Your ad position will still depend on quality score, your overall budget and other factors, but at least now you’ll have an idea of the amount of cash it takes to get your ad to the top of the heap.
We’re excited to announce a new metric in AdWords, top of page bid estimates, to provide additional assistance in optimizing your ads to show above the search results. Analogous to first page bid estimates, this metric approximates the cost-per-click (CPC) bid needed for your ad to appear regularly in the top positions above the search results.Inside Adwords: Google Official Blog
In November, Google launched a small beta of Ad Sitelinks. Essentially, Ad Sitelinks is a feature for search-based ads that lets you include up to four additional links to deeper content on your site beyond the main landing page or link. To give you a better idea, here’s what they look like.
Well, I guess the test was successful, because Google is now releasing the feature to all Adwords users. In fact, they’re even reporting the advertisers are boosting their click-thru rates upwards of 30%!
Ad Sitelinks is available on the campaign level, so before you turn it on you’ll want to make sure that the additional sitelinks you create are releavant to any ad in that particular campaign. When a user’s search matches a keyword in your Ad Sitelinks campaign, Google will decide if your ad is up to snuff (ads with the highest quality score are most likely to contain sitelinks) to show Ad Sitelinks and whether to show the two-line or the one-line format.
To turn on Ad Sitelinks, shimmy on down to the Campaign Settings tab in your Adwords account. Once you’re there, go to the “Show additional links to my site” section under “Ad extensions.” All clicks are charged the same rate, regardless of which of the Sitelinks are clicked, but you may want to make sure you increase your budget a little in case you experience the same success as the beta testers.
Got questions or want to find out more? Check out the FAQ on Ad Sitelinks.
Here’s a quick tip from PPCBlog. They suggest using 1st-person quotes in the title of your Google Adwords to distinguish your product from other bland ads.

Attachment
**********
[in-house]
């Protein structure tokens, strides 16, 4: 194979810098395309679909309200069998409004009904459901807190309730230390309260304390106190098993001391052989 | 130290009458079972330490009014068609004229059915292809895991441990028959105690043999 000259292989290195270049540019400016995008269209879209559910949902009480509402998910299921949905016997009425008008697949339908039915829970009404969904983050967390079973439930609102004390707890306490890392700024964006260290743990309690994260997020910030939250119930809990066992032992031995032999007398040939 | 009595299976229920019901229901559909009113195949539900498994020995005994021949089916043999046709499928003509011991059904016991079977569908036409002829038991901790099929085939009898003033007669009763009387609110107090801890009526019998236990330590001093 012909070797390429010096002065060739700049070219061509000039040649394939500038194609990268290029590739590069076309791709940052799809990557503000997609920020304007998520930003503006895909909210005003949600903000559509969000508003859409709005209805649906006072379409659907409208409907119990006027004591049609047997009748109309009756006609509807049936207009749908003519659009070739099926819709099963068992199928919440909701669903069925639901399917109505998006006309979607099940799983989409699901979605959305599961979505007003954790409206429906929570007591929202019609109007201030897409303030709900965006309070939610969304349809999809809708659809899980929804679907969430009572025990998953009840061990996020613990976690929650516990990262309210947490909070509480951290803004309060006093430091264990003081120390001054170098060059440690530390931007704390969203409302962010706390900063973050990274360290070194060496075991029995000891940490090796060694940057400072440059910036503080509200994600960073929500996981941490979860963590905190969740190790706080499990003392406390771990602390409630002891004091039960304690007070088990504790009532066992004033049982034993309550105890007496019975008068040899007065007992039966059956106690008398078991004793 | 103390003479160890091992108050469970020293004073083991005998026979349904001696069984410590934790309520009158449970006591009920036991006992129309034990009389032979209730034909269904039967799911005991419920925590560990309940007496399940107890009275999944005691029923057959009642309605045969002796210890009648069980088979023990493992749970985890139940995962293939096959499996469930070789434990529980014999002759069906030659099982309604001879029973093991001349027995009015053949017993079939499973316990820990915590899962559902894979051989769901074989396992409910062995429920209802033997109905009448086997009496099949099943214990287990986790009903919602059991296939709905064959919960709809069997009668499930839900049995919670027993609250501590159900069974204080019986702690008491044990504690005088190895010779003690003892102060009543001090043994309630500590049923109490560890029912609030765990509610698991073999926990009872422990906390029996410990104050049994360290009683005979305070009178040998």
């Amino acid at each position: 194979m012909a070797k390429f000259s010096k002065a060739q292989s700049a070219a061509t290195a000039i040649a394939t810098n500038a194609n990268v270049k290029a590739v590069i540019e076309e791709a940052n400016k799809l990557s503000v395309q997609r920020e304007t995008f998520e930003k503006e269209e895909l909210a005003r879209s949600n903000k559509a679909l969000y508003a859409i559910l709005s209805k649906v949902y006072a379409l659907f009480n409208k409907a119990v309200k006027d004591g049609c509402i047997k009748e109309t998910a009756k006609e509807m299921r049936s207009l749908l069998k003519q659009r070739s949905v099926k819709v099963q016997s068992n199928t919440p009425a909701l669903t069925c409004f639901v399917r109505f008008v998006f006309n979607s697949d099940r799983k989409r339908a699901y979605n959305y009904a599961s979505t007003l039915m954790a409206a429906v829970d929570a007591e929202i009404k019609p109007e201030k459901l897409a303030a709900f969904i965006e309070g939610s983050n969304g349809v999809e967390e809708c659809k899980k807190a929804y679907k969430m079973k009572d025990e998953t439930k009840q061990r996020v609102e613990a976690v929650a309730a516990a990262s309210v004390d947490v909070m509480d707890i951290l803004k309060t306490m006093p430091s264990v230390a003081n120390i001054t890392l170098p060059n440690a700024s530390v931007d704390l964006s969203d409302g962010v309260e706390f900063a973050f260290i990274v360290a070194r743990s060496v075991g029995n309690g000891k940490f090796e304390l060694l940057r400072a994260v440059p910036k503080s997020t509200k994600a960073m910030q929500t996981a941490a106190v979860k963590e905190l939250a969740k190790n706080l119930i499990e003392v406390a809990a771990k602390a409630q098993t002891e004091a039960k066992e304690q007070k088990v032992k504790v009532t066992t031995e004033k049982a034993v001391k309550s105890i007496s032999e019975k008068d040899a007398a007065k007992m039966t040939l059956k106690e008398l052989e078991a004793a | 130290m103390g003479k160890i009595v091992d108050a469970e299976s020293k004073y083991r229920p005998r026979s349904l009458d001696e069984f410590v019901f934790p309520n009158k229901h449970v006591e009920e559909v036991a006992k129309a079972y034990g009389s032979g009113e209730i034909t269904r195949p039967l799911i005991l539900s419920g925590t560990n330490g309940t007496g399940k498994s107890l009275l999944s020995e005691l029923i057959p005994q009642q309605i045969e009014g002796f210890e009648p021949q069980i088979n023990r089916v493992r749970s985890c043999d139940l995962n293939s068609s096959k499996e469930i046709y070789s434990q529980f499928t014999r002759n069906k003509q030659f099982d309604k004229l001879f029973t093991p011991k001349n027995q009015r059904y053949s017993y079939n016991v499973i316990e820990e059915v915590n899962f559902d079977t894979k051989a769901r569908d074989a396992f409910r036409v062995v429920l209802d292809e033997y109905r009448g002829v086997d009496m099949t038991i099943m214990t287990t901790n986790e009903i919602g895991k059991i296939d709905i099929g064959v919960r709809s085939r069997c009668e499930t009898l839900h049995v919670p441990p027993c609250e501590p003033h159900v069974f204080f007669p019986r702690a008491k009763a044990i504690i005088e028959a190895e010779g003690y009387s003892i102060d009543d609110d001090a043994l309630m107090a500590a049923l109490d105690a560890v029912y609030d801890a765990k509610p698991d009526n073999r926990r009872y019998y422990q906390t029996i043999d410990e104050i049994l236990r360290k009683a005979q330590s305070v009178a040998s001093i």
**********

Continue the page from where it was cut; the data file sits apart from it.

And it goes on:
You don’t want to go too over-the-top and keeping it believable and relevant could be something to consider, but I’d be interested to hear how a 1st-person text ad like the samples below perform against similar ads.
If you have a small business, you know you don’t have tons of money to waste on pay-per-click advertising that doesn’t convert. But, how do you target the right local customers in their given location? Here’s a cool hack that uses Google Local Business Center coupled with Adwords to create a hyperlocal, spot-on ad campaign that will crush your competitors.
- If you haven’t already, set up a free listing for your business on Google Local Business Center (if you’re just getting started, its going to take a few days to gather the data that’s needed below).
- Google offers a dashboard of analytics for each listing to show you who is looking for you, how they’re finding you and most importantly, where they are coming from. Take note of your most popular zip codes.
- Go to your Adwords account, click into one of your Campaigns and then Edit the location under the Settings tab.
- Editing brings up a cool little tool that allows you to draw an irregular polygon over any area. Draw a polygon over the most popular zip codes you found above. Game, set, match.
What you end up with is creating a super-targeted and hyperlocal PPC advertising that focuses directly on the customers that ring your cash register without breaking your budget.
A great introductory video on how the Google Ad Auction actually works. Chief Economist, Hal Varian (Mr. Personality 2003) shows how your max CPC bid and quality score determine how much you pay for a click within your Adwords account.
Originally posted January 15, 2009
As budgets get tighter, take 20 minutes today to update your paid search negative keywords. Negative keywords are those irrelevant or low converting keywords that you add to a pay-per-click campaign which tell the ad system not to show your ad when that particular keyword appears in a search.
To start, do some research for new negative and low-performing keywords through Google’s keyword tool or your web analytics data. Add your findings to your already established campaigns and adgroups.
Adding additional negative keywords optimizes and streamlines your campaigns’ effectiveness. They increases your quality score, improves your click-thru and conversion rates.